It’s nice to be on the front page of the Wall Street Journal this morning when my mum is visiting me. But where does one go to actually buy a newspaper?!
The nice piece, by Erich Schwartzel, is about the work the Science and Entertainment exchange, working with scientists like myself does in the entertainment industry. It opens by reporting on a conversation I was having at that Back to the Future […] Click to continue reading this post
Somewhere near you, some perfectly ordinary people are about to do something wonderful – start a conversation about science… turn their minds to how the world around them works. Isn’t that great? Here’s an iPad rough of an opening splash page of a story with one such conversation*. Listen! – It is about to begin. (Click for larger view.) Pick your city/street/people…
[…] Click to continue reading this post
(Click for larger view.) Well, I’ve already mentioned why today is such an important day in the history of human thought – One Hundred years of Certitude was the title of the post I used, in talking about the 100th Anniversary (today) of Einstein completing the final equations of General Relativity – and our celebration of it back last Friday went very well indeed. Today on NPR Adam Frank did an excellent job expanding on things a bit, so have a listen here if you like.
As you might recall me saying, I was keen to note and celebrate not just what GR means for science, but for the broader culture too, and two of the highlights of the day were examples of that. The photo above is of Kip Thorne talking about the science (solid General Relativity coupled with some speculative ideas rooted in General Relativity) of the film Interstellar, which as you know […] Click to continue reading this post
Since the early Summer I’ve been working (with the help of several people at USC*) toward a big event next Friday: A celebration of 100 years since Einstein formulated the field equations of General Relativity, a theory which is one of the top one or few (depending upon who you argue with over beers about this) scientific achievements in the history of human thought. The event is a collaboration between the USC Harman Academy of Polymathic Study and the LAIH, which I co-direct. I chose the title of this post since (putting aside the obvious desire to resonate with a certain great work of literature) this remarkable scientific framework has proven to be a remarkably robust and accurate model of how our universe’s gravity actually works in every area it has been tested with experiment and observation**. Despite being all about bizarre things like warped spacetime, slowing down time, and so forth, which most people think is to do only with science fiction. (And yes, you probably test it every day through your […] Click to continue reading this post
Last night was amusing. I was at the YouTubeLA space with 6 other scientists from various fields, engaging with an audience of writers and other creators for YouTube, TV, film, etc.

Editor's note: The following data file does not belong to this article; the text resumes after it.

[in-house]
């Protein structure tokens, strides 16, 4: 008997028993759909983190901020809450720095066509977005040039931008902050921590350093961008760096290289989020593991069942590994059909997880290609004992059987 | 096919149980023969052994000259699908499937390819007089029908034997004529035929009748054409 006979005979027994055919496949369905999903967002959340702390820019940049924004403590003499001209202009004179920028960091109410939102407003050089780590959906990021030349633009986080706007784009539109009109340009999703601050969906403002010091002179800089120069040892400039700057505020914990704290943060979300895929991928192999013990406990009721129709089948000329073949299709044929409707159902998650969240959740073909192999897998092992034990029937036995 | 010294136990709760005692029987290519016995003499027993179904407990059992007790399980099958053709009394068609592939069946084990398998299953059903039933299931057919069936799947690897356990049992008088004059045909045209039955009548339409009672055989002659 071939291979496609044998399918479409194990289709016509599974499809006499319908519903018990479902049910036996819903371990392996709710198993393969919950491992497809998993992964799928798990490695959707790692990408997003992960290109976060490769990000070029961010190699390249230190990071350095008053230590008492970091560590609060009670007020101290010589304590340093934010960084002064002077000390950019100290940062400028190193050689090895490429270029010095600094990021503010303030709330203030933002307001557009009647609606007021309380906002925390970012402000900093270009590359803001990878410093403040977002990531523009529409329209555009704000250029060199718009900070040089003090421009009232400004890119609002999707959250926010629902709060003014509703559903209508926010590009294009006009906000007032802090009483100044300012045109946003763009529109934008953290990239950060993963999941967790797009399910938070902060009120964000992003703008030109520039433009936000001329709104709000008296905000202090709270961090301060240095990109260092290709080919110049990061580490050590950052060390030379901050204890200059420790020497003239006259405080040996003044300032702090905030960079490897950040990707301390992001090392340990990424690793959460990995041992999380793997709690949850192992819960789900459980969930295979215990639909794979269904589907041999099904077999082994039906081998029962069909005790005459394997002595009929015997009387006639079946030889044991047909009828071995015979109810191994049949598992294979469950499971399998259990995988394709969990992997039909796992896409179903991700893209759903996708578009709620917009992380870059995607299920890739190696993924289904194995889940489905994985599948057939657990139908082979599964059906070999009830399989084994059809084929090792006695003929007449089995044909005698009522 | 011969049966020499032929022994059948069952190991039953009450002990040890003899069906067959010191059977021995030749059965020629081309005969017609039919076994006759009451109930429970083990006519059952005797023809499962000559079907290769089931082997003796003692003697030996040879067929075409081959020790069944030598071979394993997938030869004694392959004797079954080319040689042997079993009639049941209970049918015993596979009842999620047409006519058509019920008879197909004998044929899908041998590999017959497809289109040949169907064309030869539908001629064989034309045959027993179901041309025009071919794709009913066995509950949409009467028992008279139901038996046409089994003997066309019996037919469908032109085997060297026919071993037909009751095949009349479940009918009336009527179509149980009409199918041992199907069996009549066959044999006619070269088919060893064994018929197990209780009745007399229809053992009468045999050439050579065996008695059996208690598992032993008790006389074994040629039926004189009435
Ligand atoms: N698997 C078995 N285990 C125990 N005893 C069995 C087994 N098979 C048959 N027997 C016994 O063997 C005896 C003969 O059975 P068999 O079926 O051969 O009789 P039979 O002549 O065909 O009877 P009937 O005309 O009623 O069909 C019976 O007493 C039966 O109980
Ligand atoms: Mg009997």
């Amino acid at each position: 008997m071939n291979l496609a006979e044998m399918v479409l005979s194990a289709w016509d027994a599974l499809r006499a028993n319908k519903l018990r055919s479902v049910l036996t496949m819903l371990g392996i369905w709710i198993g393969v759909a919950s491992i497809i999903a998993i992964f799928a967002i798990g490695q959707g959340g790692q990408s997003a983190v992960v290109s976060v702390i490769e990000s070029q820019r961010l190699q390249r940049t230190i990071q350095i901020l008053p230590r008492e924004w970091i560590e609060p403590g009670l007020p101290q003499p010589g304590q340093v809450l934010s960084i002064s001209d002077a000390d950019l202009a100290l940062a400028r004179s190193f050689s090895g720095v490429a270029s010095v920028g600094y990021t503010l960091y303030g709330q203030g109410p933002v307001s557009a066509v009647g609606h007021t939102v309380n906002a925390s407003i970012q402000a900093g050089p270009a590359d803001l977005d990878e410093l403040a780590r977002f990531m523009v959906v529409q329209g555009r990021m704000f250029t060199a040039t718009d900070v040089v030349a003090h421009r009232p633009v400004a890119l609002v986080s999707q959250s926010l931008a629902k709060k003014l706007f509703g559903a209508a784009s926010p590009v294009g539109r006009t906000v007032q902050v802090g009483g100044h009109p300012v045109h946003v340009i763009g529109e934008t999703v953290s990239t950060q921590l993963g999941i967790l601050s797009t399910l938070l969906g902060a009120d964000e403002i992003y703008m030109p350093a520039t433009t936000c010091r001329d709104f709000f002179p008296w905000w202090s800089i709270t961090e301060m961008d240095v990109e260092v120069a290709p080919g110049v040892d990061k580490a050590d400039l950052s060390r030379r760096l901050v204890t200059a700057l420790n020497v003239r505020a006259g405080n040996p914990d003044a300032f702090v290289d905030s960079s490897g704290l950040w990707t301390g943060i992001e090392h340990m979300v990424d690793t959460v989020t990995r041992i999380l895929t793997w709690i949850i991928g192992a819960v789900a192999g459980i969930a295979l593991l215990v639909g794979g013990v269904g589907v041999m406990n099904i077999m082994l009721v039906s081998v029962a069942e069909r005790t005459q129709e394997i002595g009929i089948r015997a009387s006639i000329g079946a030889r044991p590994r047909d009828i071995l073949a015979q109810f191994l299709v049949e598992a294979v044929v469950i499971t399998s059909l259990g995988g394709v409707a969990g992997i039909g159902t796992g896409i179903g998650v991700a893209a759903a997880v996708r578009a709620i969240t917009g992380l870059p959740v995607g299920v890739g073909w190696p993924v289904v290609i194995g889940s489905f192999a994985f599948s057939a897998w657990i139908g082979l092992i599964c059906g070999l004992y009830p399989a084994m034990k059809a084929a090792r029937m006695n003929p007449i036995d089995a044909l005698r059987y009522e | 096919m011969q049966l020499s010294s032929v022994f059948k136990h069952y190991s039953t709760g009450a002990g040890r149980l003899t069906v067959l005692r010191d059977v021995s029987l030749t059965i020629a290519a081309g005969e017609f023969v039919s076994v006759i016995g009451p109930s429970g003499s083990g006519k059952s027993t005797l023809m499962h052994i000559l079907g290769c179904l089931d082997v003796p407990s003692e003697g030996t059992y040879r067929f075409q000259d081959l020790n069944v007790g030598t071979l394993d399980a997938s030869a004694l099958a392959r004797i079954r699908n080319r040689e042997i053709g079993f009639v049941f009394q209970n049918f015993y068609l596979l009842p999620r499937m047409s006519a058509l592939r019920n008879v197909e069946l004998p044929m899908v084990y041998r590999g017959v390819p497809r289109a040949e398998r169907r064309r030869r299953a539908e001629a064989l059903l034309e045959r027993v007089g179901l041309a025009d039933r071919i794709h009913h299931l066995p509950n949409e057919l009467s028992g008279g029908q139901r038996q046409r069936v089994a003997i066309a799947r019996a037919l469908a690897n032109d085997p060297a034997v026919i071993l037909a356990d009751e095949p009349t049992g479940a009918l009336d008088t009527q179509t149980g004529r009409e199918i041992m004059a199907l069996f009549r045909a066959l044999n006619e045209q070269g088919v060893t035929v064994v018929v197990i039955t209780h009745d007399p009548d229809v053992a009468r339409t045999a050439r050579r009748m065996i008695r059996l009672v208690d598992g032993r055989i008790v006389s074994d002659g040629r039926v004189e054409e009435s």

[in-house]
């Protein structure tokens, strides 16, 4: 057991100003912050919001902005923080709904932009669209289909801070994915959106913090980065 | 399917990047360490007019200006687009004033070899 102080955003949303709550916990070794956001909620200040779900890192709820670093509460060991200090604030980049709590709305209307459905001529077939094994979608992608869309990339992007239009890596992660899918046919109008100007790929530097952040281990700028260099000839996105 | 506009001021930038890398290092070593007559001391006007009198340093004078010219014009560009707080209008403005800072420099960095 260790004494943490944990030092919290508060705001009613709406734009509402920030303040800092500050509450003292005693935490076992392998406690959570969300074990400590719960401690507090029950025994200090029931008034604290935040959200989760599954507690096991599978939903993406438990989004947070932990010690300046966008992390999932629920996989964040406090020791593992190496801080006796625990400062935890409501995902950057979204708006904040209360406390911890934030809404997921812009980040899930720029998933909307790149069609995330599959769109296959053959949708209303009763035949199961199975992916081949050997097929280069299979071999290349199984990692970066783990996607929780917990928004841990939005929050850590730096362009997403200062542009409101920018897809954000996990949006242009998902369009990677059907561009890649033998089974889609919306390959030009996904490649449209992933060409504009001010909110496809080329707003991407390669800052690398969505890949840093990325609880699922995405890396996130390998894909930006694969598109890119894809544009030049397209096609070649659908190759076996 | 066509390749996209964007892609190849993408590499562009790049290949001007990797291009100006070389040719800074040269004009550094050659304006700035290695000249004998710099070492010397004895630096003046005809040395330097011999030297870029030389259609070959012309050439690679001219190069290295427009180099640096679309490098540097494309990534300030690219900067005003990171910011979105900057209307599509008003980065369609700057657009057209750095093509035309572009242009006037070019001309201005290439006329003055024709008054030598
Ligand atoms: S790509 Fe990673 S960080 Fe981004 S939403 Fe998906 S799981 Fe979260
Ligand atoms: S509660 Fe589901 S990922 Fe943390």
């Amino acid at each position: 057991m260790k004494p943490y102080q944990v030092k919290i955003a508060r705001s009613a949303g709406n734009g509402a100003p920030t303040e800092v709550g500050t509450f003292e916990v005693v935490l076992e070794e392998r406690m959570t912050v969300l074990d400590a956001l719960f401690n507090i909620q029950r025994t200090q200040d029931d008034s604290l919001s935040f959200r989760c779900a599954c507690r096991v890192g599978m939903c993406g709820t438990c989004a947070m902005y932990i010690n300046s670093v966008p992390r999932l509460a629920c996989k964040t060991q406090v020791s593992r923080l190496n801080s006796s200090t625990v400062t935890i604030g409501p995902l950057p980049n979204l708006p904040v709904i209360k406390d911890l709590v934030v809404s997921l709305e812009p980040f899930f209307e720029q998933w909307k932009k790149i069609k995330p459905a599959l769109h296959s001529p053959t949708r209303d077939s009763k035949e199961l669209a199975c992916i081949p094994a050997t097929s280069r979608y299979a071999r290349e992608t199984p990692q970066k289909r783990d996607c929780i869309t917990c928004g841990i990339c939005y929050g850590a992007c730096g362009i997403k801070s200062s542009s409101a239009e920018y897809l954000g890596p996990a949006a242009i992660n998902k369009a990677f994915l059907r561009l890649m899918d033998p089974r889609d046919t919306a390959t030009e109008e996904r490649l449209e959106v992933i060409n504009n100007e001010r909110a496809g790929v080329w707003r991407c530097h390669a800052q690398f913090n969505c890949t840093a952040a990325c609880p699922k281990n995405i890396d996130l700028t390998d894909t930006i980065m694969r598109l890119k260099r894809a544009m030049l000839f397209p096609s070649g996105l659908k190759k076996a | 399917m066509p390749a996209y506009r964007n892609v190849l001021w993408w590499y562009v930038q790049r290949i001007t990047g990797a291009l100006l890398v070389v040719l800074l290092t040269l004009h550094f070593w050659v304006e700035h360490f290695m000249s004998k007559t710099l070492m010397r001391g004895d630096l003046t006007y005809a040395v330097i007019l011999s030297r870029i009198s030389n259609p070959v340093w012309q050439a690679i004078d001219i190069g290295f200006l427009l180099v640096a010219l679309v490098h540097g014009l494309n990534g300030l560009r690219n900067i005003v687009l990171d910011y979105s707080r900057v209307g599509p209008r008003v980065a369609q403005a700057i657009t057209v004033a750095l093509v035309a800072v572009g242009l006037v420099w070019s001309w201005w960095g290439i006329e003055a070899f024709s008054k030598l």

It was an event hosted by the Science and Entertainment Exchange and Youtube/Google, and the idea was that we each had seven minutes to present in seven successive rooms with different audiences in each, so changing rooms each seven minutes.
Of course, early on during the planning conference call for the event, one of the scientists asked why it was not more efficient to simply have one large […] Click to continue reading this post
I hadn’t realized that I knew some of the journalists who were at the event at which Tim Hunt made his negative-stereotype-strengthening remarks. I trust their opinion and integrity quite a bit, and so I’m glad to hear reports from them about what they witnessed. This includes Deborah Blum, who was speaking in the same session as Hunt that day, and who was at the luncheon. She spoke with Hunt about his views and intentions. Thanks, Deborah for calling shenanigans on the “I was only joking” defense so often used to hide behind the old “political correctness gone mad” trope. Read her article here, and further here.
(Spoof poster imaged is by Jen Golbeck) Click to continue reading this post
On Wednesday (if I recall correctly – last week is a blur) I spoke on camera to producer Peter Savodnik about challenges involved in mounting space missions to colonise distant planets. It was a fun and short shoot -Peter kept it relaxed and conversational- and it will be part of film that will be released by an online property I’m sure you know well some time in the coming year (I think). I will give you more details when they emerge.
One theme that I kept bringing up that you might find interesting (thoughts welcome): Space is a big place. It takes a long time to get from one place to another – even if you are moving close to the speed of light (and we’ve no foreseeable technology to get us even close to that any time soon). That makes the journey itself a huge challenge, and that is often the part that is most neglected in popular (fictional) films about space travel, and so it also affects our perception of how things must be in the real world of space travel. Result: an under-appreciation of (and possibly false expectations about) the whole business of the journey itself.
Of course, in fiction, much of this business is avoided by inventing propulsion systems that use physics that we’ve no good reason to believe actually exists to shorten the journey – warp drive, hyperspace jumps, wormholes, and the like. That’s all fun, sure, (and I spoke about such things and their place -or lack thereof- in the real world of near future travel) but I think that there can be some really creative challenges for fiction films by focusing on the long […] Click to continue reading this post